AFTER the United Arab Emirates announced the establishment of normal relations with Israel, the social media in Kuwait ignited with posts of condemnation and disapproval. Mysterious and unknown jellylike groups launched statements of rejection, as though they were the military corps that fought in the frontline of all Arab wars, and have just returned home victoriously.
Ironically, these forces are small and do not exceed the number of fingers on one hand. Despite this, they inflate themselves to appear as a superpower, unaware that Kuwait will first and foremost never deviate from the GCC course of action, and will not violate the international demeanor.
Consequently, the day will come when it will build relations with Israel like the rest of the Arab and Islamic countries.
Perhaps they should understand that Kuwait cannot act tough towards countries that are stronger than it; Kuwait has a realistic approach on issues.
As for the parties of “featherless roosters”, “mercy of chickens” and other names that are presented to us occasionally under national or Islamic slogans, they have no effect and cannot reckon within the strategic position.
Those who launched their verbal missiles in every direction must see the truth by taking off their dark sunglasses from their eyes. They should realize that Israel is no longer a random entity, but rather a country that enjoys international relations and support, be it with the United States of America, Russia, China, Britain, France, India, and others. It is an entity within the international community and presents itself on the basis of seeking peace and not as a war maker. It has a large and solid industrial, technological and agricultural base.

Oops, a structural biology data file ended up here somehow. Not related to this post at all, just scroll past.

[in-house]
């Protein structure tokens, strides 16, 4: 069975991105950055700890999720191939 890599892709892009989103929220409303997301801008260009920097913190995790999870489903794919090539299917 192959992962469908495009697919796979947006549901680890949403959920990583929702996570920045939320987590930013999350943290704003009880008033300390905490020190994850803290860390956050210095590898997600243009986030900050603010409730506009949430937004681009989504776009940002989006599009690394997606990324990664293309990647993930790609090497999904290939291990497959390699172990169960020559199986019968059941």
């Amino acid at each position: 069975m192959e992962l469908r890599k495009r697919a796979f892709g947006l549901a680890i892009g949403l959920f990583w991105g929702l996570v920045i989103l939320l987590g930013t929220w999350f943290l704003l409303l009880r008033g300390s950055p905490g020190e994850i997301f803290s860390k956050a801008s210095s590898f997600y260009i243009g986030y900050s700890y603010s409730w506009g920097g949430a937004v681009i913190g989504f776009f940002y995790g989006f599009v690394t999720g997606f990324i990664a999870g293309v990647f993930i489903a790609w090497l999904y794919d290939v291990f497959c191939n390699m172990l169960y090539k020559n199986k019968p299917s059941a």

In contrast, what did 22 Arab countries and 56 Islamic countries offer during the 75 years of conflict?
Did they liberate even an inch of Palestine, or impose at least one condition on Israel? Weren’t these nations the ones that accepted all of the Israeli conditions over the past seven decades, and only had slogans and antagonistic speeches?
Do they believe that Ahmed Shawqi’s poem in which he says “Red freedom has a door on which every bloody hand knocks” will change the existing truth?
When this nation eats what it sows, wears what it weaves, and fights with weapons made in its factories, it will then be the right time for it to speak about some power; perhaps, Israel will then say to that force – “This is Palestine … take it”.
However, for as long as the Palestinians buy with the shekel, and import bread, food and underwear from the occupied settlements, and the same applies with the Arabs in this regard, they should all be silent and avoid flexing their vocal muscles.
By Ahmed Al-Jarallah
Editor-in-Chief, the Arab Times